Published Feb 5, 2014
hello i am a nursing student who is undergoing assessments. I am given scenarios and skills but dont know what they are until i get there. I am confused on how to prioritize my assessments for specific pathologies: COPD, HTN, pulmonary embolism and shock. I know ABC's are first priority but then what? VS chest lung assessment? if anyone has any tips it would be greatly appreciated! Thank you
dudette10, MSN, RN
This is what I want you to do: imagine you're getting report on a patient diagnosed with COPD exacerbation. When you walk in the room, what do you expect to see? What questions will you ask the patient, what focused assessments will you do? Look up the signs and symptoms of each disease process and then create the patient in your mind. Start there, and the answers should start coming to you. Good luck.
anon456, BSN, RN
I always do a head to toe (which gets faster with time) and then focus in on the main reason they are there. Oftentimes because multiple body systems are involved, a good head to toe can catch signs that things might be getting worse. For example you have a patient who is there for pneumonia with expected breath sounds, and then you notice their ankles and feet have developed edema which was not there or noticed on a previous shift. So now maybe the pre-existing heart issue that the patient was managing well is now needing further intervention. Or maybe a suspicious area on the heel that could be a developing bedsore. It's important to have a system of head to toe assessment and follow it every time.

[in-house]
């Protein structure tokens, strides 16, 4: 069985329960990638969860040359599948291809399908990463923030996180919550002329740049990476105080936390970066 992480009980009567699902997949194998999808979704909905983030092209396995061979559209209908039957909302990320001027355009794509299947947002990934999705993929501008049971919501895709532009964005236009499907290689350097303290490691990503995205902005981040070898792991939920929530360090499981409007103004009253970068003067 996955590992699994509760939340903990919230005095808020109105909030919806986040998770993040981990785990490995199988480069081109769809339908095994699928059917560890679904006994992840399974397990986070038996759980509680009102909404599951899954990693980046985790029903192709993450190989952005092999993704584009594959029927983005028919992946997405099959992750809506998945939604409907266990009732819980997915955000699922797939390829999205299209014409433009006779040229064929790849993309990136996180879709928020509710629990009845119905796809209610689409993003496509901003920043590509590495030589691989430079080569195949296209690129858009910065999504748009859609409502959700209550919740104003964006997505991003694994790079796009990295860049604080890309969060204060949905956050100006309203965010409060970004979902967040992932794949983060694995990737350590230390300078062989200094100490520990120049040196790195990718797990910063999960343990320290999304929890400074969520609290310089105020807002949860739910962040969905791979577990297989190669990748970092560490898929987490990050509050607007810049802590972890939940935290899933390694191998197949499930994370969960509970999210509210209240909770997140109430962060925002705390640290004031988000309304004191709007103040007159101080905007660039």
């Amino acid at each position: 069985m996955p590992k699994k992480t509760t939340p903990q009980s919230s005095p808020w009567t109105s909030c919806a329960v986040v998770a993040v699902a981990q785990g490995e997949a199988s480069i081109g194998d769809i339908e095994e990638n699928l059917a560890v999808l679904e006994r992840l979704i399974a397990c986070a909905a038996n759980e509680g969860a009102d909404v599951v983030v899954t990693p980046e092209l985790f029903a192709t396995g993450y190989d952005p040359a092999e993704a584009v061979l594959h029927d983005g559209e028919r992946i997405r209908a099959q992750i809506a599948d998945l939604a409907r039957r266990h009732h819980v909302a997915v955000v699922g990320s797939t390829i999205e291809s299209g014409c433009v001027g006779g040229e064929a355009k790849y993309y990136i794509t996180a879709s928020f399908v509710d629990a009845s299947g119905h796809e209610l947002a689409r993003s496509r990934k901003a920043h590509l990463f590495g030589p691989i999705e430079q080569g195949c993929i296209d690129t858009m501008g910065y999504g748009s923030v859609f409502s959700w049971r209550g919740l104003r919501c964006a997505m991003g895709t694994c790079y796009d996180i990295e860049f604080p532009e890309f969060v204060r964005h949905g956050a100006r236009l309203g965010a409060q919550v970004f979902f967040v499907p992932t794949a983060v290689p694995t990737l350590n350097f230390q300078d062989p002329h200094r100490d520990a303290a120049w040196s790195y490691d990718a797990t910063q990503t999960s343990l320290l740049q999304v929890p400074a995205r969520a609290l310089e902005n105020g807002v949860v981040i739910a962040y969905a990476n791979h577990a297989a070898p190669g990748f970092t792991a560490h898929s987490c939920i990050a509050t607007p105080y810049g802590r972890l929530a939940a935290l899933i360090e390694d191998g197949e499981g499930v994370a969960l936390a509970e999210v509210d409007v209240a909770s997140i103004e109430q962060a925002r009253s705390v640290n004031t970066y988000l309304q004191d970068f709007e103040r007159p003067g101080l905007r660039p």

This little book was very useful to me in nursing school and even now I pull it out to refresh myself on what I need to look for with specific conditions.
nurseprnRN, BSN, RN
This is where your prereqs on physiology and pathophysiology come in. One of the ways you will use to prepare for your skills lab testing is to refresh your memory on the common medical diagnoses and what they look like, and why. Have your physical exam book open next to the patho book and see how they fit together. This will be far more useful to you (and will take longer, but so worth it) than trying to memorize a checklist of what to do, even assuming one exists. Anon456's book is a great adjunct text for students learning how to do assessments.
We took health assessment before medsurg and honestly health assessment is now recently making more sense, becoming so much more appreciable and relatable.
So here's my advice:
KNOW the pathophysiology.
KNOW expected symptoms of those pathologies.
KNOW therapeutic and adverse effects of medications.
Additionally remember that assessments include everything .... not just the patient but equipment and family and items in the room.
Lev, MSN, RN, NP
You are right, airway+breathing, then circulation is how you prioritize. Other high priorities after that include new change in mental status, severe pain, abnormal labs that are not respiratory or circulation related, and dehydration.
As other posters have mentioned, you must know the pathophysiology behind these conditions in order to know what you would expect in an assessment. Think about a person with pulmonary embolism. There is am embolus or traveling clot of some sort that has wedged itself into the main arteries or one of its off shooting branches in the lungs. There is a clot in one of the blue arteries or one of its branches in the picture that carries blood from the heart to the lungs to be oxygenated. What would you expect to see in your assessment? If there is a very small clot, you may not see anything at first, but clots can grow as other materials stick to it.
Esme12, ASN, BSN, RN
remember for every patient....If they aren't breathing they aren't leaving. If they don't have a pulse the only place they are going is the morgue. Check you vitals....the target the disease. KNOW your symptoms/presentations of different diseases.
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